You watch your child walk across the floor on the balls of their feet and immediately want to call your pediatrician; but wait, this may be more common than you think. Toe-walking is often associated with neuromuscular conditions including cerebral palsy and muscular dystrophy. It is also a common gait pattern in children diagnosed with autism due to the increased sensory input they receive through the balls of their feet. This gait pattern can be considered normal development when your child is first learning to walk because children ambulate on different areas of their feet.
Many children feel more stable and comfortable walking on the balls of their feet. By the age of 2, children should be walking with total foot contact. If they are continuing to walk on their toes, this may be habitual. When should you be concerned?
Consult with your pediatrician if your child displays stiff muscles, falls frequently, has a decline in motor skills, has pain when trying to walk with total foot contact, is uncoordinated, has delayed speech and fine motor skills or has recently started toe walking after walking with a flat foot or heel to toe foot progression.
What can you do to at home to promote improved gait pattern? Below are some exercises and tips to promote a flat foot and heel to toe foot progressions.
Increase Heel Contact
As stated above, many kids like the sensory input that they receive when contacting the ground with the balls of their feet. A great way to provide sensory input at the heel is add sound when the heel comes in contact with the ground. You can do this by adding toy squeakers to the bottom of their shoes. Another great and affordable option is the Ikiki shoe. This shoe has a built in squeaker at the heel that can be turned on and off as needed. Lastly, have your child walk backwards to increase heel contact with the ground. You can make back walking more difficult by having them walk backwards while pulling your hands or a wagon.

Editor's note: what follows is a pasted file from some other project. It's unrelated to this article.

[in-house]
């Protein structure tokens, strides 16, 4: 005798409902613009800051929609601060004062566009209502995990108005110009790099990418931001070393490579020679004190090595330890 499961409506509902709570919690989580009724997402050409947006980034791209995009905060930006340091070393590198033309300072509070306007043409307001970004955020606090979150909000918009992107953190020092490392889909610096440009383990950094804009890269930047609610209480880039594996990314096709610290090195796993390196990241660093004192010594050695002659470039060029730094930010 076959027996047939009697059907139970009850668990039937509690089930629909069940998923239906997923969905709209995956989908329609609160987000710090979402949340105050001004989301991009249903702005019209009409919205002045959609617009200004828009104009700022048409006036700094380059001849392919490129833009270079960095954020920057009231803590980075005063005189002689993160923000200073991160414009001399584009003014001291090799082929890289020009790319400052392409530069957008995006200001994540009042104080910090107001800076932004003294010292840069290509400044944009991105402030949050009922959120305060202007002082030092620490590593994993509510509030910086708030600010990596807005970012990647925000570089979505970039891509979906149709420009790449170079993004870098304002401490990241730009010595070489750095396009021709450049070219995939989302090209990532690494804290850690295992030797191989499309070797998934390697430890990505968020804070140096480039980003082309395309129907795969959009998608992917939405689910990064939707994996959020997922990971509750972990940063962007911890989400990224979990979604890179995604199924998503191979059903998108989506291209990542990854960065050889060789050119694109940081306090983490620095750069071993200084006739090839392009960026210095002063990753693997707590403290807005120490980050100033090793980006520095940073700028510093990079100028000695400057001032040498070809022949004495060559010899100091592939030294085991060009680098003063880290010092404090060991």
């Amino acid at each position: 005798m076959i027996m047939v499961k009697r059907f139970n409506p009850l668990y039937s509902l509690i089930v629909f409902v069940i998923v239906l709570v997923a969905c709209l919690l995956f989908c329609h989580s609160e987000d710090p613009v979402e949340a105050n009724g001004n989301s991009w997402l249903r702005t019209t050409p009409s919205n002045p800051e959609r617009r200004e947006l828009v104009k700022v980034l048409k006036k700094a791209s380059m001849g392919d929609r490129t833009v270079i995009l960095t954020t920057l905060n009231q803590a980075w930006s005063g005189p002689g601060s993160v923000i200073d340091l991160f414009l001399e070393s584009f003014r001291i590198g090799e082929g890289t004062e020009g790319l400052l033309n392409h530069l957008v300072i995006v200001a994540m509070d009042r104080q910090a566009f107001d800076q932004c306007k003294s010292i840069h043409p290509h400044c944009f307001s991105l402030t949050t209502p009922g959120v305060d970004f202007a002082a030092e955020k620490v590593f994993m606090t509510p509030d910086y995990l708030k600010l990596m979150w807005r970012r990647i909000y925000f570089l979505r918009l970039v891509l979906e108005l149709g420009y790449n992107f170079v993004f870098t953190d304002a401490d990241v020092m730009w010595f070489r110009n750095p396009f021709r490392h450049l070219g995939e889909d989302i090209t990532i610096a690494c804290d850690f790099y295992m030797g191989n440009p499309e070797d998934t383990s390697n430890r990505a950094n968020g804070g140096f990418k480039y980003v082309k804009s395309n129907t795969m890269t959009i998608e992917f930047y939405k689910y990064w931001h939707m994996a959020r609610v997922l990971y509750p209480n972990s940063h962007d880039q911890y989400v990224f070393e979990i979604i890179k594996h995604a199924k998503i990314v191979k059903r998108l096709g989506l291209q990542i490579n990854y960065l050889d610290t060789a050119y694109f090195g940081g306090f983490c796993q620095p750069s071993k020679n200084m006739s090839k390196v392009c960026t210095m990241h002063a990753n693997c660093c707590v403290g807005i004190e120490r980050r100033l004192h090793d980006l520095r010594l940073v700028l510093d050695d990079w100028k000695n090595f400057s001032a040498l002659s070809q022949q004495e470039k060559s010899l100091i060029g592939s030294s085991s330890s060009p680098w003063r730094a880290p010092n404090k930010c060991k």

Children that walk on their toes typically display good calf strength, however, they have weakness of their intrinsic foot and anterior lower leg muscles. Some good exercises to address foot musculature include having your child pick up marbles with their toes, curling a towel underneath their toes and performing balance activities on unstable surfaces. Another great way to address intrinsic foot musculature is having your child walk around barefoot. Some exercises to target the shin area include having your child walk on their heels like a duck, scooter board propelling with heels only touching the ground and sitting while placing a small toy or bean bag on the top of their foot while marching in place.
As your child continues to walk on their toes they may display increased tightness of their calf muscles. Have your child stand on a stretching wedge or at an incline while playing with toys or place a piece of paper on the wall and have them draw a picture.
When you observe your child toe-walking, make sure to correct them. Use verbal prompts to promote a heel to toe foot progression, i.e “heel, toe, heel, toe.” Do not forget to give them verbal praise when they are ambulating with proper foot contact.